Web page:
155th soldiers see travel limits lifted

Published 5:00 am Friday, October 15, 2004

Travel and leave restrictions placed upon soldiers in the ArmyNational Guard’s 155th Brigade Combat Team at Camp Shelby werelifted Thursday.

Soldiers and relatives of those serving with the 155th BCT,which includes local units from Brookhaven, Monticello, Natchez,Tylertown, Crystal Springs and Prentiss, complained loudly when therestrictions were issued earlier this week.

The order restricted all members of the 155th BCT to base,prohibited soldiers to drive private vehicles and was thought tohave canceled all leaves and passes. The order was levied againstthe approximately 3,500 soldiers of the 155th only and did notapply to any of the other units stationed at Camp Shelby.

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Ollie Akmenkalns of Brookhaven, whose son is a member of CCompany of the 106th Support Battalion of the 155th BCT, said the CCompany commander called him Thursday and said the uproar resultedfrom a misunderstanding between the command element and thetroops.

“He gave me a personal apology and said the cancellation of theChristmas leave was misinterpreted by the soldiers because when theannouncement was made there was a barrage of questions from thesoldiers and the impression given then was that all leaves had beencanceled. That wasn’t true,” Akmenkalns said.

Col. Leon Collins, brigade commander of the 155th BCT, said therestriction had not applied to all leaves and passes, but was putin place temporarily to allow Army officers time to enact somesafety measures. A Christmas leave had never been restricted.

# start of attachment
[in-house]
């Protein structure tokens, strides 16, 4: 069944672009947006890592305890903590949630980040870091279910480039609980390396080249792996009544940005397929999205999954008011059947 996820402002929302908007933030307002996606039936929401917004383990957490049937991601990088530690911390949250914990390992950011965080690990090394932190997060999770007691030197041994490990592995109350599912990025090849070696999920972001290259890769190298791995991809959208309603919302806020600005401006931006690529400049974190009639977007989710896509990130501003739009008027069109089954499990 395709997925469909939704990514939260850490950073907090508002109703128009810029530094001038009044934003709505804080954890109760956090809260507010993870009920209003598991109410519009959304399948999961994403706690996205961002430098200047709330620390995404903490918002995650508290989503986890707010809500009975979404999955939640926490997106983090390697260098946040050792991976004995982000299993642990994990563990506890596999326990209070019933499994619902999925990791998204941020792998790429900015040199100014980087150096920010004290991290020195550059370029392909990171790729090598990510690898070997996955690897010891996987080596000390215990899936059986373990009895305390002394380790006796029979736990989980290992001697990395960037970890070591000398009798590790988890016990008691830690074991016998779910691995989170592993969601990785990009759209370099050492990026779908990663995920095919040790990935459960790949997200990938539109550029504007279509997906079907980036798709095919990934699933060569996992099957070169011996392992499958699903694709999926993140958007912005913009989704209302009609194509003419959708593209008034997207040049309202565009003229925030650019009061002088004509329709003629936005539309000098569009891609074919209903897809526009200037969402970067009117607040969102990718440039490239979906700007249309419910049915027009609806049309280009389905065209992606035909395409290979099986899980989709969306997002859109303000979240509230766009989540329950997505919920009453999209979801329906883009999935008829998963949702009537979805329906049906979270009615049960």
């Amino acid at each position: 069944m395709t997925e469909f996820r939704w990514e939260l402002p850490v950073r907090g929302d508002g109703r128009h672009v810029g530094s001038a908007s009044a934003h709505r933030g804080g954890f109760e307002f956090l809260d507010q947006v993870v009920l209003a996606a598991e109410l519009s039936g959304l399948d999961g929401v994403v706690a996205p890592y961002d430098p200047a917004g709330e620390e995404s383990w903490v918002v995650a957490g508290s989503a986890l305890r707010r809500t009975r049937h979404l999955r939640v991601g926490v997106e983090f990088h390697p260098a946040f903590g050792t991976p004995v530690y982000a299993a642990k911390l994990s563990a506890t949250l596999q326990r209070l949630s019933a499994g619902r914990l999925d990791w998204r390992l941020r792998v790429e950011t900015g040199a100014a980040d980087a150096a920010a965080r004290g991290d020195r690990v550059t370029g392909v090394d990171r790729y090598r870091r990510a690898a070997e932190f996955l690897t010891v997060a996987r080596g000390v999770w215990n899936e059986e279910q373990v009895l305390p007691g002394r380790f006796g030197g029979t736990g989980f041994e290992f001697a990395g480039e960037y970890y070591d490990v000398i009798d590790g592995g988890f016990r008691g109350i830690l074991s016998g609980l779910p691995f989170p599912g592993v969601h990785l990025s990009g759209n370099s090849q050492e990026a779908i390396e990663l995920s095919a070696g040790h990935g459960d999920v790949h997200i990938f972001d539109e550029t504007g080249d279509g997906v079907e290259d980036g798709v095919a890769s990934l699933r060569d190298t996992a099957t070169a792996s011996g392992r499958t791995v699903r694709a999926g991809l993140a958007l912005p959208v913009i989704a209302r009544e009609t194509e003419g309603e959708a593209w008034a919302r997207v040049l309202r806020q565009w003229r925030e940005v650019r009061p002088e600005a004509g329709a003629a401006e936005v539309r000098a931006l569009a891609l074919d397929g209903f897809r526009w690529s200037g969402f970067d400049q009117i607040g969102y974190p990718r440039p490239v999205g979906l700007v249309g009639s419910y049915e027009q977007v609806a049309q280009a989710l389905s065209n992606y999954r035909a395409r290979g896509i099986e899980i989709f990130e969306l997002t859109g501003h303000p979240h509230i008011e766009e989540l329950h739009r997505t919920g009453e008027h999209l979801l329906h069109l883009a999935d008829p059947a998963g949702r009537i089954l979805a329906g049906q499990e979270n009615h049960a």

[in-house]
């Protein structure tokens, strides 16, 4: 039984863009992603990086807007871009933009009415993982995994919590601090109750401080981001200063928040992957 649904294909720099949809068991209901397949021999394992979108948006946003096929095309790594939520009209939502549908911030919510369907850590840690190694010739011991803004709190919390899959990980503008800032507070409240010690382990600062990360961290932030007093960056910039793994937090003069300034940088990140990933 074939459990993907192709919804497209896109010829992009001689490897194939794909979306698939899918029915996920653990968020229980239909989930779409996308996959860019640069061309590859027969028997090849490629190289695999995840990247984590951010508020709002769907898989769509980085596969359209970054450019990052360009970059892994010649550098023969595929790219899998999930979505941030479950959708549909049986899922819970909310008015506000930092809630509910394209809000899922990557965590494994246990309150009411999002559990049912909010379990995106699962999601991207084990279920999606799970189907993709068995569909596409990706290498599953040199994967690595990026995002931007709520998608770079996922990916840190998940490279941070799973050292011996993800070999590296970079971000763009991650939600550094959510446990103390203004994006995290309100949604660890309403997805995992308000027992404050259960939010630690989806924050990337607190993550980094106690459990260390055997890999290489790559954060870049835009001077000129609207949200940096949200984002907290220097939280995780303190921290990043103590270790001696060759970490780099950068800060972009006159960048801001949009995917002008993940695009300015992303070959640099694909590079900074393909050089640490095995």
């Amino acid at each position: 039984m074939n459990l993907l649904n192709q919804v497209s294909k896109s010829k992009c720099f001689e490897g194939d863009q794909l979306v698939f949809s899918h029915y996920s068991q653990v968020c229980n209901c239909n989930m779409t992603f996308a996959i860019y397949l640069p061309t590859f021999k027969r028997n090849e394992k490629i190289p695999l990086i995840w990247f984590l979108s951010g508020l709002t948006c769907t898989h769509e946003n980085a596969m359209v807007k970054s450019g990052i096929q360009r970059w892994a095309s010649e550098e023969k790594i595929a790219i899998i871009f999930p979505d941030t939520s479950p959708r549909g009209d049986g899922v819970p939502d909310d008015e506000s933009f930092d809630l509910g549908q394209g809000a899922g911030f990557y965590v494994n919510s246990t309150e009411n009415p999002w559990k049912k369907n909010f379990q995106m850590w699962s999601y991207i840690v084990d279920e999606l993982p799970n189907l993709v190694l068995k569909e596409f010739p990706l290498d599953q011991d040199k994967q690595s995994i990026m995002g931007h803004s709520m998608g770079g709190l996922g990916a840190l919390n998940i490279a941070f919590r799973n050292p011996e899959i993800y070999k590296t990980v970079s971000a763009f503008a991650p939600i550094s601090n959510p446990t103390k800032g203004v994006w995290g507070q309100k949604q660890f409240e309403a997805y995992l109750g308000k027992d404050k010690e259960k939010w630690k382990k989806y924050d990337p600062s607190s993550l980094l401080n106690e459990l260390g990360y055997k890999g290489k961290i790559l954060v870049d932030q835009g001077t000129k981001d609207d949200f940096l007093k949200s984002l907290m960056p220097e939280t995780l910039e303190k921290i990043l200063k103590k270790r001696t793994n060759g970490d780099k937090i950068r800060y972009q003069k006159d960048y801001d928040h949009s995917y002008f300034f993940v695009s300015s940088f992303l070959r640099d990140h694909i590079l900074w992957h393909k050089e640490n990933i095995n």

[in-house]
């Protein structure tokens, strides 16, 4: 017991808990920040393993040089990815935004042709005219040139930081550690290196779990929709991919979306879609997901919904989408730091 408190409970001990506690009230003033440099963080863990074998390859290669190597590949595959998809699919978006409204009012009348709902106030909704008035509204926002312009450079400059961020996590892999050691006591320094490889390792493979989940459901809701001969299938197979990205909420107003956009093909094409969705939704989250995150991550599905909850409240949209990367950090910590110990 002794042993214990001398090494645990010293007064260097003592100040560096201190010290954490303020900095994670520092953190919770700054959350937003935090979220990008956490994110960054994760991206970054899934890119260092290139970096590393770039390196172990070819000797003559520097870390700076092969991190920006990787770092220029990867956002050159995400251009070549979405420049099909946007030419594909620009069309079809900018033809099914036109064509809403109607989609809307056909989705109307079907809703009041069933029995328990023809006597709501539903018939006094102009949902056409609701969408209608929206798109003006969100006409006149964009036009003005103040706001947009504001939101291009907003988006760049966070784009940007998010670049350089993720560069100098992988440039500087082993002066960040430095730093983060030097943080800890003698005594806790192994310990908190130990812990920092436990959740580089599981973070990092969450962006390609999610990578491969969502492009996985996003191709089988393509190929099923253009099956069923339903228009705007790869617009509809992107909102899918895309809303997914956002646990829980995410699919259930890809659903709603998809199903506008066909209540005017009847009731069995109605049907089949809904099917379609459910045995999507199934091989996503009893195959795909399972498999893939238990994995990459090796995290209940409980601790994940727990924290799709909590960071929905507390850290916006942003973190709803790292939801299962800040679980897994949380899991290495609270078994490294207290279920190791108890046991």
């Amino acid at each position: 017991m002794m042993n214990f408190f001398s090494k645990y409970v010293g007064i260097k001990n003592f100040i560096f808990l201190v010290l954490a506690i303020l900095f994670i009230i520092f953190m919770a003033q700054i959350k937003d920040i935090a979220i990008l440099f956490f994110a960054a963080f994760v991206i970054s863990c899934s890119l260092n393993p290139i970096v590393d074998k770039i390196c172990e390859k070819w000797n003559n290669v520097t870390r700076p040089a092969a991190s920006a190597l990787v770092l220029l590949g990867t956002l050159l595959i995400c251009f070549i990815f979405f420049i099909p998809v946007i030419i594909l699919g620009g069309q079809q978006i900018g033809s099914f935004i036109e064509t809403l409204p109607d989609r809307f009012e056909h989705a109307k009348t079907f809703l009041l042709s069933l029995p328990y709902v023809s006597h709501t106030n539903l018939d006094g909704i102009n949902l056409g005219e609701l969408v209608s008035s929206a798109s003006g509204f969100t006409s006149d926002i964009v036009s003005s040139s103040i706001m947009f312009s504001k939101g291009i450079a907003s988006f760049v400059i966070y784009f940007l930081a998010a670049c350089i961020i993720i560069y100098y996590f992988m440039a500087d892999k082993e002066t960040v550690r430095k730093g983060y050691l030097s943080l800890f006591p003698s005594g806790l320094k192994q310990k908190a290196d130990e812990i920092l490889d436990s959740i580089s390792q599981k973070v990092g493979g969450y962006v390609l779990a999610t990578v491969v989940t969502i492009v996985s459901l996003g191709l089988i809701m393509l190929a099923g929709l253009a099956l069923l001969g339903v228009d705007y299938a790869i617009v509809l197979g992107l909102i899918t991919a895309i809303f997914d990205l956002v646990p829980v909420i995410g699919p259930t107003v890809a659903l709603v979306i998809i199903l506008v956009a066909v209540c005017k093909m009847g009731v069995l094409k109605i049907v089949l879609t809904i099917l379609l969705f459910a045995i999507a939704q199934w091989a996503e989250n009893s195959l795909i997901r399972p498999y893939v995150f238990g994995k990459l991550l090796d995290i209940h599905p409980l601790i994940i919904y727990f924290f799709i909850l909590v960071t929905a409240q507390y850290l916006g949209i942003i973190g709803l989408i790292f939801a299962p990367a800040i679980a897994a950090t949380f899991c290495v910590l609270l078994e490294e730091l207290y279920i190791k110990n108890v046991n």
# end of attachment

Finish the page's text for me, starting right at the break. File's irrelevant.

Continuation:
Since the brigade arrived at Camp Shelby in mid-August, Collinssaid, two soldiers had been killed and several others injured ineight vehicle crashes off post. There were two accidents last week,one of which resulted in a soldier’s death, he said.

“That caused us to put a stop to all use of privately ownedvehicles (POVs) until we could assess our policy,” Collins said.”The reason it was done was for their safety. Now, the soldiershave access to their POVs again with the battalion commander’sapproval when they’re not in training.”

The brigade has added some safety considerations to theirpolicy, however, rather than returning to the free use of POVspreviously authorized.

Included among them is a risk assessment of the soldier made bythe battalion commander that gauges the amount of intensivetraining the soldier has received in the past 24 days and a vehicleinspection prior to departing the base.

“It’s all based on a formula,” Collins said. “It includes theamount of training the soldier has received in the past 24 hoursand the length of the drive to their destination. We don’t needsoldiers tired from training trying to make a long drive home.They’ll have to stay overnight and get a good night’s sleep beforewe’ll allow them to leave.”

The battalion commander has always had to approve any leaves orabsences, Collins said.

The granting of leaves and passes to soldiers of the BCT is aspecial privilege the brigade had to request the commanding generalof the 1st Army, he said. Camp Shelby was only opened as aMobilization Training Center last year and the 155th BCT is thefirst large unit of Mississippi troops to use it for training priorto mobilization to Iraq.

“We were granted an exception to allow our soldiers more timewith their families since they were so close,” Collins said. “Inthe past, we’ve been in another state and this situation wasn’tpossible because they couldn’t return home on weekends or holidays.We were really given some privileges other soldiers don’t get.”

“This was not an attempt to take anything away from a soldier,but to safeguard him,” he added.

Akmenkalns said he was glad it was a misunderstanding.

“The soldiers have kids, parents, husbands or wives and it wouldnot have been right for them be out of touch with their familiesuntil they got back from their overseas deployment, especially whenthey are so close,” he said. “I would have been unacceptable.”

The army agreed, Collins said, adding that morale was animportant element in unit readiness and family visits are a greatmorale booster.